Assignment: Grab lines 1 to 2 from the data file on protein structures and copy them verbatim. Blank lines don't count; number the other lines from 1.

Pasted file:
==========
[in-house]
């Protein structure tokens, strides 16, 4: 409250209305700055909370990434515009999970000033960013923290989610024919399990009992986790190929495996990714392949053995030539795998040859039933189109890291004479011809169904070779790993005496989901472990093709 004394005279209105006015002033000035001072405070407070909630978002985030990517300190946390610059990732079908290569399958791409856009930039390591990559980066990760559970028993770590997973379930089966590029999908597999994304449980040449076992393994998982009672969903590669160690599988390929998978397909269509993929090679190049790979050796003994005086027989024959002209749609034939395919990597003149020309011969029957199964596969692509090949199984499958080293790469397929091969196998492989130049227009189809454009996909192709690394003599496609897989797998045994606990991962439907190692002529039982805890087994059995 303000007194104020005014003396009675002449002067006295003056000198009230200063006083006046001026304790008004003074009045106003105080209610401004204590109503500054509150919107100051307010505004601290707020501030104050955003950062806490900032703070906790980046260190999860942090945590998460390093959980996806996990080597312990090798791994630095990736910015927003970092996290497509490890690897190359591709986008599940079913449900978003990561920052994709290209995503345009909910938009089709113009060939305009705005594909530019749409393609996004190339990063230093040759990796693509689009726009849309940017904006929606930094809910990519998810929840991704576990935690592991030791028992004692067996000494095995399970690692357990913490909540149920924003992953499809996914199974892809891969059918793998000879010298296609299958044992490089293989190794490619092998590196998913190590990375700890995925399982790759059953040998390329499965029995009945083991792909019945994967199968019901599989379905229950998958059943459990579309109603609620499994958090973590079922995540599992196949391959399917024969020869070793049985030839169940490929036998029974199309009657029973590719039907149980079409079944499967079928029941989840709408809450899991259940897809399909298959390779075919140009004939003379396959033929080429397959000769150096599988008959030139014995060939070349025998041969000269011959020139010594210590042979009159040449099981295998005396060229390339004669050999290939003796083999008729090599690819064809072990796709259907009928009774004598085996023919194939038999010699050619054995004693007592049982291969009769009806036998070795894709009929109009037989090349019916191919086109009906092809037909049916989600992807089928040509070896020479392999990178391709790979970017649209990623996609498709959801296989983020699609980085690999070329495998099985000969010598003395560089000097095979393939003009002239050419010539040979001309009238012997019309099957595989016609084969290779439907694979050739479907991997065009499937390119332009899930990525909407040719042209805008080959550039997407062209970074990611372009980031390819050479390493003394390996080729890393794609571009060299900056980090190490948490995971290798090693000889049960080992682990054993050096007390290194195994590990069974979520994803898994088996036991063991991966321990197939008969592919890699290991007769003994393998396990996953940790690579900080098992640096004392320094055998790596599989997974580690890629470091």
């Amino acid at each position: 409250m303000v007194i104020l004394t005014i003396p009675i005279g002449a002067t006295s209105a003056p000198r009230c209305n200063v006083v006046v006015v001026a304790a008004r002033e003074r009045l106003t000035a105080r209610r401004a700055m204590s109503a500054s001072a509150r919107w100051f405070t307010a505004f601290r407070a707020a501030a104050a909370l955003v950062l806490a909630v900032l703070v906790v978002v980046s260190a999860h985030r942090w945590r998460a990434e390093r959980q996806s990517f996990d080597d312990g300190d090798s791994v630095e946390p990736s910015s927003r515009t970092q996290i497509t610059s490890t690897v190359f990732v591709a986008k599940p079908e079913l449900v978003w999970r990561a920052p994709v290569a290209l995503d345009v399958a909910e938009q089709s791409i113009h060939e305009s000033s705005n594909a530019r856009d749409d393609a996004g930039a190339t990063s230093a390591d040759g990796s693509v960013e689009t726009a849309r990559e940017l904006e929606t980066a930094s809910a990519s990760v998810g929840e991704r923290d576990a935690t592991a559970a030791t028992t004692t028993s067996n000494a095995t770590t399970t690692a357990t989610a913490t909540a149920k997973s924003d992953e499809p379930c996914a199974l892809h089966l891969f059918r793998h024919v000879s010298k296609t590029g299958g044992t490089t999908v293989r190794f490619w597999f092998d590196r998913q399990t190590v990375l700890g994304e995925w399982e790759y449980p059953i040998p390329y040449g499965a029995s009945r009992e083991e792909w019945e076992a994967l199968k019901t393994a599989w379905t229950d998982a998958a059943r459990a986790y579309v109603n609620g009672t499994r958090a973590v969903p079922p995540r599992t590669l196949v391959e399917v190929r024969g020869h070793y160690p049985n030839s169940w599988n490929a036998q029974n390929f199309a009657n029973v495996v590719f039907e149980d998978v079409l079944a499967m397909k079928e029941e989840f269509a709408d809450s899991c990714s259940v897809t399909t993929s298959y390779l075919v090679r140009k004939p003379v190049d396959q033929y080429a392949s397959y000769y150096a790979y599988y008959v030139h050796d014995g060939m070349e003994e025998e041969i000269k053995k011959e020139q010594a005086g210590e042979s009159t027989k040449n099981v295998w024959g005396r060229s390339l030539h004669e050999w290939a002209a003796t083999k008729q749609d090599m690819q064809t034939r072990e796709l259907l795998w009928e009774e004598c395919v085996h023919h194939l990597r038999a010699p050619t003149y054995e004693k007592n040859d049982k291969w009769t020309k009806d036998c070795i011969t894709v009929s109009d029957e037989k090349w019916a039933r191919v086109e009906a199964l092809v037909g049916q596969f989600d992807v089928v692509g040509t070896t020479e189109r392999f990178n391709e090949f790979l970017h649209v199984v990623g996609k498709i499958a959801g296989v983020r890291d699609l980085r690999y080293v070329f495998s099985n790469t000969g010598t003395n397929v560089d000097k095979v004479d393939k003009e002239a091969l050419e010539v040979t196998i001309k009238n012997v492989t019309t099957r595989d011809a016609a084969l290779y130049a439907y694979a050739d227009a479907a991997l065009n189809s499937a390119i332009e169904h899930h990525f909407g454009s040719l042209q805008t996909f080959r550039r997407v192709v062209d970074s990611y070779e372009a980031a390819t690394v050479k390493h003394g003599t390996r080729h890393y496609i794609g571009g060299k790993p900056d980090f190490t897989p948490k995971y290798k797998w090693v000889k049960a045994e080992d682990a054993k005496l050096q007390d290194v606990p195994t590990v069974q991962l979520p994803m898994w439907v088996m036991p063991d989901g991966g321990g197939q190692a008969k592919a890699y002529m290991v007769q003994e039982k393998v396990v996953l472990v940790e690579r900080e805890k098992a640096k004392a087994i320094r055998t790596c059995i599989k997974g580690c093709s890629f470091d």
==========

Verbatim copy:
[in-house]
């Protein structure tokens, strides 16, 4: 409250209305700055909370990434515009999970000033960013923290989610024919399990009992986790190929495996990714392949053995030539795998040859039933189109890291004479011809169904070779790993005496989901472990093709 004394005279209105006015002033000035001072405070407070909630978002985030990517300190946390610059990732079908290569399958791409856009930039390591990559980066990760559970028993770590997973379930089966590029999908597999994304449980040449076992393994998982009672969903590669160690599988390929998978397909269509993929090679190049790979050796003994005086027989024959002209749609034939395919990597003149020309011969029957199964596969692509090949199984499958080293790469397929091969196998492989130049227009189809454009996909192709690394003599496609897989797998045994606990991962439907190692002529039982805890087994059995 303000007194104020005014003396009675002449002067006295003056000198009230200063006083006046001026304790008004003074009045106003105080209610401004204590109503500054509150919107100051307010505004601290707020501030104050955003950062806490900032703070906790980046260190999860942090945590998460390093959980996806996990080597312990090798791994630095990736910015927003970092996290497509490890690897190359591709986008599940079913449900978003990561920052994709290209995503345009909910938009089709113009060939305009705005594909530019749409393609996004190339990063230093040759990796693509689009726009849309940017904006929606930094809910990519998810929840991704576990935690592991030791028992004692067996000494095995399970690692357990913490909540149920924003992953499809996914199974892809891969059918793998000879010298296609299958044992490089293989190794490619092998590196998913190590990375700890995925399982790759059953040998390329499965029995009945083991792909019945994967199968019901599989379905229950998958059943459990579309109603609620499994958090973590079922995540599992196949391959399917024969020869070793049985030839169940490929036998029974199309009657029973590719039907149980079409079944499967079928029941989840709408809450899991259940897809399909298959390779075919140009004939003379396959033929080429397959000769150096599988008959030139014995060939070349025998041969000269011959020139010594210590042979009159040449099981295998005396060229390339004669050999290939003796083999008729090599690819064809072990796709259907009928009774004598085996023919194939038999010699050619054995004693007592049982291969009769009806036998070795894709009929109009037989090349019916191919086109009906092809037909049916989600992807089928040509070896020479392999990178391709790979970017649209990623996609498709959801296989983020699609980085690999070329495998099985000969010598003395560089000097095979393939003009002239050419010539040979001309009238012997019309099957595989016609084969290779439907694979050739479907991997065009499937390119332009899930990525909407040719042209805008080959550039997407062209970074990611372009980031390819050479390493003394390996080729890393794609571009060299900056980090190490948490995971290798090693000889049960080992682990054993050096007390290194195994590990069974979520994803898994088996036991063991991966321990197939008969592919890699290991007769003994393998396990996953940790690579900080098992640096004392320094055998790596599989997974580690890629470091």